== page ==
Forget the Train Chases; ‘Little Things’ is About Everyday Love

A five-episode web series about a much-in-love couple’s everyday life, ‘Little Things’ is a refreshing take on love.

3 min read
Forget the Train Chases; ‘Little Things’ is About Everyday Love

Love is more attractive when it is larger-than-life.

High stakes, dramatic passions, fierce opposition, impossible hurdles; it is easier to fall for the idea of love when it is played out on a larger canvas.

But what about everyday love? You know, the romance which plods along exhaustedly after a long day at work. Or the kind that wonders whether a night about town is really better than just lazing in bed with your partner and Netflix? (It’s not, if you were wondering.)

Dice Media’s ‘Little Things’ is a web series which deals with mundane, everyday love. It’s about a couple – Kavya (played by Mithila Palkar) and Dhruv (played by Dhruv Sehgal) – who live together in Mumbai and do what every couple does. And that’s all the web series focuses on. There’s no life-altering crisis to be averted, no event which might precipitate a story – and no climax.

The Language of ‘Na’ and ‘Toh’

But when you’re making a five-episode web series about ‘nothing’ driven by conversation, it is essential to get the language right. The characters in ‘Little Things’ speak mainly in English; with Hindi sprinkled, mostly in slang. This makes sense – since most urban, 20-somethings speak in a hybrid tongue – one peppered with ‘na’ and ‘toh’.

Some of the dialogue in ‘Little Things’ feels like it has been written to read, rather than speak. (Photo: YouTube screenshot)

Where the web series falters is that its dialogue feels very novelistic or ‘textbook’ at times. It is as if someone has written a great script, but then forgotten that such words will have to be spoken by real characters. Sample this:

It’s not about the place anyway. I was fine until I saw the video you shared on Facebook about the girl.. the Bangalore girl.. About what it feels like to be an introvert. And it’s not like I am an introvert or anything. It’s just, I really like they way she expressed herself, you know. I wonder if I have ever expressed myself so well.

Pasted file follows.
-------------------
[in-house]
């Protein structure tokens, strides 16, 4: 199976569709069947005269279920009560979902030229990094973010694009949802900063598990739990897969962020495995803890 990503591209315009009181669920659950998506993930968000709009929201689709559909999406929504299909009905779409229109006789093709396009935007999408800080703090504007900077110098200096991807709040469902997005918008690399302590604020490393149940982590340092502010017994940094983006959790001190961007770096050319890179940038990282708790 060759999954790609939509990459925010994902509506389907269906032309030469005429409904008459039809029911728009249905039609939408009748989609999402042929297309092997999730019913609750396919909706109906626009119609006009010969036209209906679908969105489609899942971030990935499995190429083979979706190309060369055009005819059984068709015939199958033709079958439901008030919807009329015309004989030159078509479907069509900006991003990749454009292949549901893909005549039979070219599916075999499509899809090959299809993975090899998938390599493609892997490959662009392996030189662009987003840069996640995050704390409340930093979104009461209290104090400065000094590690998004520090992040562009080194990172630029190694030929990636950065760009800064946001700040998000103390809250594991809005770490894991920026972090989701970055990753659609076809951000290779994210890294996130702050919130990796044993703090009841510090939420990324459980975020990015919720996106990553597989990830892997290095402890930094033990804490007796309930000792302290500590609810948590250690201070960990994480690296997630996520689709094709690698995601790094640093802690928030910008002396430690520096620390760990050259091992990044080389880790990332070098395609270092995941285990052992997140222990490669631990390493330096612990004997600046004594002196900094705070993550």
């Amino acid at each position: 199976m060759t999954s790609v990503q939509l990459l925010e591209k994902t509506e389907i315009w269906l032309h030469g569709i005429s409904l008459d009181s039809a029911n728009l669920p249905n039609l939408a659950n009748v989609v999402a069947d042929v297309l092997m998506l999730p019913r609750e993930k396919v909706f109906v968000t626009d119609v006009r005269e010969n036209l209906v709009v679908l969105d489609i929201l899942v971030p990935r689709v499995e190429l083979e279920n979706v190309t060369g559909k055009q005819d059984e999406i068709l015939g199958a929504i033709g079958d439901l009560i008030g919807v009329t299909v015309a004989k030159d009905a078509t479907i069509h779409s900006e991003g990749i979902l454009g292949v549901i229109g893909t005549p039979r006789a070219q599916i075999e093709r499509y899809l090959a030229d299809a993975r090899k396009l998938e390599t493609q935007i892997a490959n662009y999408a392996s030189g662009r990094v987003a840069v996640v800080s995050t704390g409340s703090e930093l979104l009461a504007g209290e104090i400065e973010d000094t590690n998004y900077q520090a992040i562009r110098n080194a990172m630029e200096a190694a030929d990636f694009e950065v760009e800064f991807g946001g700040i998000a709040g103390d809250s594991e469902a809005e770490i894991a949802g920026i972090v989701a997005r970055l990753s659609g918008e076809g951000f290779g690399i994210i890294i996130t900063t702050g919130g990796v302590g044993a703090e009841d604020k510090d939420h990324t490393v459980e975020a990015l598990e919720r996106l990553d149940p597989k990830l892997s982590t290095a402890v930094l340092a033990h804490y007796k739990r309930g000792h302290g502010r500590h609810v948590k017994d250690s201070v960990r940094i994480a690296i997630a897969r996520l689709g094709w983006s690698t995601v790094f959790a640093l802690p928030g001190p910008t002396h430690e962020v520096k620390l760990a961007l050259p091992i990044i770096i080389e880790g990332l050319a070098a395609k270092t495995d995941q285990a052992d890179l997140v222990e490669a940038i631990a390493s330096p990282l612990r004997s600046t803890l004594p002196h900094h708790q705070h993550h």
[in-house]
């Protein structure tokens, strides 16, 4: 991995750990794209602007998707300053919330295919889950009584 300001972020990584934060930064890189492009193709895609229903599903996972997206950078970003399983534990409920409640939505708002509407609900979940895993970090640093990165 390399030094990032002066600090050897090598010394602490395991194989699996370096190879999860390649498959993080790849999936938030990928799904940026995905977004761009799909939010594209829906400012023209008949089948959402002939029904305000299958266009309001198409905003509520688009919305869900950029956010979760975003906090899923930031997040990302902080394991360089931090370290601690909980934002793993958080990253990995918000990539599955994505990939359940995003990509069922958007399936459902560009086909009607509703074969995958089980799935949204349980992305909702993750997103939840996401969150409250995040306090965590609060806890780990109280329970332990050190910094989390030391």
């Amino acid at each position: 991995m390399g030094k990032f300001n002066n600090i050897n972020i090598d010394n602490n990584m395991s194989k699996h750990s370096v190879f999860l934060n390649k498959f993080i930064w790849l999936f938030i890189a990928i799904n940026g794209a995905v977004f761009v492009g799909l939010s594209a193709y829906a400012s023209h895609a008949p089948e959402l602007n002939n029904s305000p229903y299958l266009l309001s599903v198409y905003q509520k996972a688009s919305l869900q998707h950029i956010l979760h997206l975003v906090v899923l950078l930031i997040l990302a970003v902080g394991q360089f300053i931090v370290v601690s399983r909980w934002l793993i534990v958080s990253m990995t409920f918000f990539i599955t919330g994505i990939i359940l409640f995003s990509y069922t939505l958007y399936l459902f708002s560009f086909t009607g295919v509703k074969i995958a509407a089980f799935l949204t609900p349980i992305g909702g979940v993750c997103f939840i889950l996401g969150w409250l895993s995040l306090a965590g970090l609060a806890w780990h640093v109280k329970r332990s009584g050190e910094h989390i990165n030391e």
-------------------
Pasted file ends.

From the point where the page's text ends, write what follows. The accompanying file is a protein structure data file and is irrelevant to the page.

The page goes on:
Why would Kavya, a sales executive from Mumbai, speak like this? In another web series, this mismatch would have been a minor quibble. But when the apparent strength of a web series is the conversation between its couple, such dialogue jars.


Dhruv and Kavya: A Match Made in Heaven

Mithila Palkar is an emerging star in the fledgling world of Indian web series. Coming off fresh from Bindaas’ series ‘Girl in the City’, she is the spark in the relationship. In ‘Little Things’ she is at her spontaneous best and it is hard to take one’s eyes off of her as she laughs, sulks, fights and prances around.

Dhruv Sehgal – who has also written the series – describes himself as a writer first. But he is also a perfect fit as the laidback, food-obsessed PhD student who is ready to rattle off probabilities at the drop of a hat.

Dhruv and Kavya emerge as a relatable, filmy couple who love watching Inside Out and have a poster of Frances Ha on their living room wall. (Photo: YouTube screenshot)

The couple’s chemistry is easily the highlight of the series. They've acted in a series of short videos for Filter Copy and Dice Media before, and the level of comfort between the two is apparent. More importantly, the audience knows and accepts them as a couple (most famously in the YouTube video titled ‘Honest Valentine Day.’)

Dhruv and Kavya emerge as a relatable, filmy couple who love watching Inside Out and have a poster of Frances Ha on their living room wall. Dhruv is called Dhanush throughout (the actor, guys); the two dance to an irritating Hindi song after a terrible day at work – and both give in to paroxysms of delight upon the first sighting of mutton biryani.

Dice Media’s ‘Little Things’ is a refreshing love story, in that it consciously decides to focus on the beauty of a couple’s everyday routine.

So, if you believe love (just like the devil) is in the details, sit back on any old weekend and watch it. Preferably with a cup of hot tea.

(At The Quint, we are answerable only to our audience. Play an active role in shaping our journalism by becoming a member. Because the truth is worth it.)

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